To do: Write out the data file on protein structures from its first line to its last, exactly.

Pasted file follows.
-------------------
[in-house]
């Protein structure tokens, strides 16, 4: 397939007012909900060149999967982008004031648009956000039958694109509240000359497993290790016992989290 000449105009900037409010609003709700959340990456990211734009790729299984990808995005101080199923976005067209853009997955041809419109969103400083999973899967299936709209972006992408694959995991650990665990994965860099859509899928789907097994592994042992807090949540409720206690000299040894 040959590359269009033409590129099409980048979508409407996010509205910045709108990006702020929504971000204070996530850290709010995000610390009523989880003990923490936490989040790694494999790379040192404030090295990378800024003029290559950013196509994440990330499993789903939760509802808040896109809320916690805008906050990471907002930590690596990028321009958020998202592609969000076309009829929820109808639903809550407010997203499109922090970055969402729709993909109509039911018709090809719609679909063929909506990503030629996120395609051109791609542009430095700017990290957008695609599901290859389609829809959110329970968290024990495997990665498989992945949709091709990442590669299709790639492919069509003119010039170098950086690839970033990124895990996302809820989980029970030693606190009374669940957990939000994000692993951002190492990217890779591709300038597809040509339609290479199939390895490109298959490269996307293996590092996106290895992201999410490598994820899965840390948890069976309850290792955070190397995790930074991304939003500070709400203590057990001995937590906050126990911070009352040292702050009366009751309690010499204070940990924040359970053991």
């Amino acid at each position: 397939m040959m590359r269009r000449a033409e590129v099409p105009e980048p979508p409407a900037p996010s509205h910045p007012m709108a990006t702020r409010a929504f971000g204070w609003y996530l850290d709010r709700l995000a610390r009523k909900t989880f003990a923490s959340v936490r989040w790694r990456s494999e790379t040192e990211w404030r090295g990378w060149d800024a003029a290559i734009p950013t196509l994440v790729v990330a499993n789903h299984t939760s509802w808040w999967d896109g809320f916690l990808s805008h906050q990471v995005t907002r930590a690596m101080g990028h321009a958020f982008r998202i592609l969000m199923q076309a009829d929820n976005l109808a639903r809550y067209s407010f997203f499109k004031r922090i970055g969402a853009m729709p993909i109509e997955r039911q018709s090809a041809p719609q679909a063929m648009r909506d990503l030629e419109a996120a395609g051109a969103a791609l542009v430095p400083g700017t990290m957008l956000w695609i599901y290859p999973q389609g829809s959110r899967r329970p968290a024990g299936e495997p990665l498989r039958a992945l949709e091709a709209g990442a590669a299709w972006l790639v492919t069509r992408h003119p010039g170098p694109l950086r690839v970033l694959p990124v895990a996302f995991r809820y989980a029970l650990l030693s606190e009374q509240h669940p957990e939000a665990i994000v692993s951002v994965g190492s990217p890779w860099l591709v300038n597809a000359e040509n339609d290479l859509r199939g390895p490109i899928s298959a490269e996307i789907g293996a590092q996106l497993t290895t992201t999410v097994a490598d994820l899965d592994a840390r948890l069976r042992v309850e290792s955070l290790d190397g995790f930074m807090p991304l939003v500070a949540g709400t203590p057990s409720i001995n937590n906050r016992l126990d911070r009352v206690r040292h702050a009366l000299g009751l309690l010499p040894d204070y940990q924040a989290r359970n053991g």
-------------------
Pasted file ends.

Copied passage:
[in-house]
């Protein structure tokens, strides 16, 4: 397939007012909900060149999967982008004031648009956000039958694109509240000359497993290790016992989290 000449105009900037409010609003709700959340990456990211734009790729299984990808995005101080199923976005067209853009997955041809419109969103400083999973899967299936709209972006992408694959995991650990665990994965860099859509899928789907097994592994042992807090949540409720206690000299040894 040959590359269009033409590129099409980048979508409407996010509205910045709108990006702020929504971000204070996530850290709010995000610390009523989880003990923490936490989040790694494999790379040192404030090295990378800024003029290559950013196509994440990330499993789903939760509802808040896109809320916690805008906050990471907002930590690596990028321009958020998202592609969000076309009829929820109808639903809550407010997203499109922090970055969402729709993909109509039911018709090809719609679909063929909506990503030629996120395609051109791609542009430095700017990290957008695609599901290859389609829809959110329970968290024990495997990665498989992945949709091709990442590669299709790639492919069509003119010039170098950086690839970033990124895990996302809820989980029970030693606190009374669940957990939000994000692993951002190492990217890779591709300038597809040509339609290479199939390895490109298959490269996307293996590092996106290895992201999410490598994820899965840390948890069976309850290792955070190397995790930074991304939003500070709400203590057990001995937590906050126990911070009352040292702050009366009751309690010499204070940990924040359970053991």
């Amino acid at each position: 397939m040959m590359r269009r000449a033409e590129v099409p105009e980048p979508p409407a900037p996010s509205h910045p007012m709108a990006t702020r409010a929504f971000g204070w609003y996530l850290d709010r709700l995000a610390r009523k909900t989880f003990a923490s959340v936490r989040w790694r990456s494999e790379t040192e990211w404030r090295g990378w060149d800024a003029a290559i734009p950013t196509l994440v790729v990330a499993n789903h299984t939760s509802w808040w999967d896109g809320f916690l990808s805008h906050q990471v995005t907002r930590a690596m101080g990028h321009a958020f982008r998202i592609l969000m199923q076309a009829d929820n976005l109808a639903r809550y067209s407010f997203f499109k004031r922090i970055g969402a853009m729709p993909i109509e997955r039911q018709s090809a041809p719609q679909a063929m648009r909506d990503l030629e419109a996120a395609g051109a969103a791609l542009v430095p400083g700017t990290m957008l956000w695609i599901y290859p999973q389609g829809s959110r899967r329970p968290a024990g299936e495997p990665l498989r039958a992945l949709e091709a709209g990442a590669a299709w972006l790639v492919t069509r992408h003119p010039g170098p694109l950086r690839v970033l694959p990124v895990a996302f995991r809820y989980a029970l650990l030693s606190e009374q509240h669940p957990e939000a665990i994000v692993s951002v994965g190492s990217p890779w860099l591709v300038n597809a000359e040509n339609d290479l859509r199939g390895p490109i899928s298959a490269e996307i789907g293996a590092q996106l497993t290895t992201t999410v097994a490598d994820l899965d592994a840390r948890l069976r042992v309850e290792s955070l290790d190397g995790f930074m807090p991304l939003v500070a949540g709400t203590p057990s409720i001995n937590n906050r016992l126990d911070r009352v206690r040292h702050a009366l000299g009751l309690l010499p040894d204070y940990q924040a989290r359970n053991g």